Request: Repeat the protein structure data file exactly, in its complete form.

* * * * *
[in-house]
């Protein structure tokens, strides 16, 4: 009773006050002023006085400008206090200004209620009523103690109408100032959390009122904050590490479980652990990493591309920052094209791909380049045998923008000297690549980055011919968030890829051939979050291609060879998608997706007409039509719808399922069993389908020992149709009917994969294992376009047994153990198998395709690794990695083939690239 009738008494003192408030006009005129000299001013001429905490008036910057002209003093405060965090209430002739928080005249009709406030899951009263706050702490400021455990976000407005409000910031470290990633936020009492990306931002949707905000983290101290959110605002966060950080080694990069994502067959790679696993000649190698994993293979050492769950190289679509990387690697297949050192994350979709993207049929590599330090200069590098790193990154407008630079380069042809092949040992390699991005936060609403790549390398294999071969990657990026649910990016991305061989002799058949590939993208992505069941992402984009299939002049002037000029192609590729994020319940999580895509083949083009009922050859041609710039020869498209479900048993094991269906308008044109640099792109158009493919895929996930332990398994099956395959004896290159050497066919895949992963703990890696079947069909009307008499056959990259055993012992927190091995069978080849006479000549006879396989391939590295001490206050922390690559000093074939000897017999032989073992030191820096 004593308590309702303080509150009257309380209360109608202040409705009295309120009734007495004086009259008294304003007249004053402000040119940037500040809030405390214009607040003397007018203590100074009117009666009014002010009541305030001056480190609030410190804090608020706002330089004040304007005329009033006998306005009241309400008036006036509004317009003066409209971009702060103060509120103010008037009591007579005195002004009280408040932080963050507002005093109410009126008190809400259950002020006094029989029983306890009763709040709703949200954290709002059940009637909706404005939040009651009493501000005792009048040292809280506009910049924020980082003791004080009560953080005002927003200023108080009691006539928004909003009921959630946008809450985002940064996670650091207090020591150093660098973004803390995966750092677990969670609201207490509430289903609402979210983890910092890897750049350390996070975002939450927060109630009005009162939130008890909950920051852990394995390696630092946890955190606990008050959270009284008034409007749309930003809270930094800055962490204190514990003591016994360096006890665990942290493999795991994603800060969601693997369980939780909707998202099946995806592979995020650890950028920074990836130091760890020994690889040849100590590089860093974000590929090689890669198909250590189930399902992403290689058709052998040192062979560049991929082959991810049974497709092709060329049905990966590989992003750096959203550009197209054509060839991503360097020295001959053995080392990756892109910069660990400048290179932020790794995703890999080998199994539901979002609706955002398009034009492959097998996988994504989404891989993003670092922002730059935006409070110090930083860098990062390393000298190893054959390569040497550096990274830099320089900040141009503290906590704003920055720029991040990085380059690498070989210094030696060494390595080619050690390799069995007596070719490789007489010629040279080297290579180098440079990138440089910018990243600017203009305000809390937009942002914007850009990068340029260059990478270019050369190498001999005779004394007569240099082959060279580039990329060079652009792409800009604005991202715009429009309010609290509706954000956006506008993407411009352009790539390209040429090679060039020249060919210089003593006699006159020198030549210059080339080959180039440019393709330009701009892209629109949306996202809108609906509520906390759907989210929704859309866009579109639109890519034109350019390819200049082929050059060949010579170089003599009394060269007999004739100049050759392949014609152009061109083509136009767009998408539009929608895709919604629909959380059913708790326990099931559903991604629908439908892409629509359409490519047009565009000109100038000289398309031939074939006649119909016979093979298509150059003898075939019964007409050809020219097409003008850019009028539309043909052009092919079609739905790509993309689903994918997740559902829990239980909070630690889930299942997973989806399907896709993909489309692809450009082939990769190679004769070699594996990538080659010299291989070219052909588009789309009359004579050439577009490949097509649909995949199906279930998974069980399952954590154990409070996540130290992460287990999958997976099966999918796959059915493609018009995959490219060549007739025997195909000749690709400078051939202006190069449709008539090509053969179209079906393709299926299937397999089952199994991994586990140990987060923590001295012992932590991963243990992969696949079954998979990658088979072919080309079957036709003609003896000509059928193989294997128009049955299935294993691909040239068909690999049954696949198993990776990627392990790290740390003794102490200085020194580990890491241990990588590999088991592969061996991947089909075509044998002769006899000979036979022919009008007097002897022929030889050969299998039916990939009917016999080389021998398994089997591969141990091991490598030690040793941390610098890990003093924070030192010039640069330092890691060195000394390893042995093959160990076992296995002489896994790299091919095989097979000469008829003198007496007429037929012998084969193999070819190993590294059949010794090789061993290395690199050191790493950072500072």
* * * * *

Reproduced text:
[in-house]
């Protein structure tokens, strides 16, 4: 009773006050002023006085400008206090200004209620009523103690109408100032959390009122904050590490479980652990990493591309920052094209791909380049045998923008000297690549980055011919968030890829051939979050291609060879998608997706007409039509719808399922069993389908020992149709009917994969294992376009047994153990198998395709690794990695083939690239 009738008494003192408030006009005129000299001013001429905490008036910057002209003093405060965090209430002739928080005249009709406030899951009263706050702490400021455990976000407005409000910031470290990633936020009492990306931002949707905000983290101290959110605002966060950080080694990069994502067959790679696993000649190698994993293979050492769950190289679509990387690697297949050192994350979709993207049929590599330090200069590098790193990154407008630079380069042809092949040992390699991005936060609403790549390398294999071969990657990026649910990016991305061989002799058949590939993208992505069941992402984009299939002049002037000029192609590729994020319940999580895509083949083009009922050859041609710039020869498209479900048993094991269906308008044109640099792109158009493919895929996930332990398994099956395959004896290159050497066919895949992963703990890696079947069909009307008499056959990259055993012992927190091995069978080849006479000549006879396989391939590295001490206050922390690559000093074939000897017999032989073992030191820096 004593308590309702303080509150009257309380209360109608202040409705009295309120009734007495004086009259008294304003007249004053402000040119940037500040809030405390214009607040003397007018203590100074009117009666009014002010009541305030001056480190609030410190804090608020706002330089004040304007005329009033006998306005009241309400008036006036509004317009003066409209971009702060103060509120103010008037009591007579005195002004009280408040932080963050507002005093109410009126008190809400259950002020006094029989029983306890009763709040709703949200954290709002059940009637909706404005939040009651009493501000005792009048040292809280506009910049924020980082003791004080009560953080005002927003200023108080009691006539928004909003009921959630946008809450985002940064996670650091207090020591150093660098973004803390995966750092677990969670609201207490509430289903609402979210983890910092890897750049350390996070975002939450927060109630009005009162939130008890909950920051852990394995390696630092946890955190606990008050959270009284008034409007749309930003809270930094800055962490204190514990003591016994360096006890665990942290493999795991994603800060969601693997369980939780909707998202099946995806592979995020650890950028920074990836130091760890020994690889040849100590590089860093974000590929090689890669198909250590189930399902992403290689058709052998040192062979560049991929082959991810049974497709092709060329049905990966590989992003750096959203550009197209054509060839991503360097020295001959053995080392990756892109910069660990400048290179932020790794995703890999080998199994539901979002609706955002398009034009492959097998996988994504989404891989993003670092922002730059935006409070110090930083860098990062390393000298190893054959390569040497550096990274830099320089900040141009503290906590704003920055720029991040990085380059690498070989210094030696060494390595080619050690390799069995007596070719490789007489010629040279080297290579180098440079990138440089910018990243600017203009305000809390937009942002914007850009990068340029260059990478270019050369190498001999005779004394007569240099082959060279580039990329060079652009792409800009604005991202715009429009309010609290509706954000956006506008993407411009352009790539390209040429090679060039020249060919210089003593006699006159020198030549210059080339080959180039440019393709330009701009892209629109949306996202809108609906509520906390759907989210929704859309866009579109639109890519034109350019390819200049082929050059060949010579170089003599009394060269007999004739100049050759392949014609152009061109083509136009767009998408539009929608895709919604629909959380059913708790326990099931559903991604629908439908892409629509359409490519047009565009000109100038000289398309031939074939006649119909016979093979298509150059003898075939019964007409050809020219097409003008850019009028539309043909052009092919079609739905790509993309689903994918997740559902829990239980909070630690889930299942997973989806399907896709993909489309692809450009082939990769190679004769070699594996990538080659010299291989070219052909588009789309009359004579050439577009490949097509649909995949199906279930998974069980399952954590154990409070996540130290992460287990999958997976099966999918796959059915493609018009995959490219060549007739025997195909000749690709400078051939202006190069449709008539090509053969179209079906393709299926299937397999089952199994991994586990140990987060923590001295012992932590991963243990992969696949079954998979990658088979072919080309079957036709003609003896000509059928193989294997128009049955299935294993691909040239068909690999049954696949198993990776990627392990790290740390003794102490200085020194580990890491241990990588590999088991592969061996991947089909075509044998002769006899000979036979022919009008007097002897022929030889050969299998039916990939009917016999080389021998398994089997591969141990091991490598030690040793941390610098890990003093924070030192010039640069330092890691060195000394390893042995093959160990076992296995002489896994790299091919095989097979000469008829003198007496007429037929012998084969193999070819190993590294059949010794090789061993290395690199050191790493950072500072």